The X-Project WiFi has built-in Android (version 2.3.1), which comes with a handful of preinstalled apps plus a browser, and you can download additional apps from Google Play. I looked at a number of webpages with the browser—some were formatted peculiarly—and tried running YouTube videos both from the browser set to the YouTube website and by using the (pre-downloaded) YouTube app. In both cases the videos I selected failed to load, even though I had no trouble running videos over the same Wi-Fi network, at the same time and location, from the YouTube app on my iPhone. Although using this projector's built-in Android proved somewhat disappointing, it was no worse than most of the projectors I've tested that incorporate that operating system—only the ZTE Spro 2 Smart Projector (AT&T) has provided a pleasing Android experience.
The single 1-watt speaker is typical of pico projectors: fairly soft, and of mediocre sound quality. Should you want a better audio experience, use the headphone jack. One caveat is that there is no volume control.
The projector comes with a user manual that, while comprehensive, is printed in extremely small type. To read it, you'd best have a good magnifying glass at hand.
I tested the X-Project WiFi in both theater-dark conditions and with moderate ambient light. In darkness, a comfortable image size was about 36 inches, while with ambient light it was about 24 inches. In testing, I looked at a series of photos (playing in a slideshow), text, and various video clips.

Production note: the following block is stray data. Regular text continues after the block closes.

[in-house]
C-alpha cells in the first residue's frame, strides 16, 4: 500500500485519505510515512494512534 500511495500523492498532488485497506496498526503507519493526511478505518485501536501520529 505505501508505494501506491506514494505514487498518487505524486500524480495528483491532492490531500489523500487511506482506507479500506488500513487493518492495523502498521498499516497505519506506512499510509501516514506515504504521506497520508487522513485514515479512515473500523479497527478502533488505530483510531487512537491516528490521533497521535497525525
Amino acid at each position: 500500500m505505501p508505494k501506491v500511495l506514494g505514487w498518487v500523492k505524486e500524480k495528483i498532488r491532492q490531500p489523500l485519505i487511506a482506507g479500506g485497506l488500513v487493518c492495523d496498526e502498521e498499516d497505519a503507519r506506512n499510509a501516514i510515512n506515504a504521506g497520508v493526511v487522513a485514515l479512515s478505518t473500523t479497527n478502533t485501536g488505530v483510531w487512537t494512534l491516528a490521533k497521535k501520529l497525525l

Quality, for both photos and video, was fine for casual use. Black text on white was sharp at 12 points, but blue type used in the projector's menu wasn't sharp. I saw occasional rainbow artifacts, little red-green-blue flashes, in images and scenes that tend to bring them out. This rainbow effect, which is fairly common with DLP projectors, shouldn't be a problem with still images, but it could prove distracting to people sensitive to the effect when watching videos. It's fine for relatively short video clips.
The XSories X-Project WiFi a palmtop-size pico projector, packs a lot of connectivity into its small frame, supporting the display of content over both wired and wireless connections, from USB thumb drives and memory cards, from apps running on its built-in Android operating system, and from 4GB of internal storage. That said, its touchpad was barely responsive, and its Android experience was underwhelming in my experience. The similarly priced Celluon PicoPro, a tiny projector that's best for displaying content from cell phones or tablets over a wired or wireless connection and requires no focusing, remains our Editors' Choice pico projector.
As Analyst for printers, scanners, and projectors, Tony Hoffman tests and reviews these products and provides news coverage for these categories. Tony has worked at PC Magazine since 2004, first as a Staff Editor, then as Reviews Editor, and more recently as Managing Editor for the printers, scanners, and projectors team. In addition to editing, Tony has written articles on digital photography and reviews of digital cameras, PCs, and iPhone apps Prior to joining the PCMag team, Tony worked for 17 years in magazine and journal… More »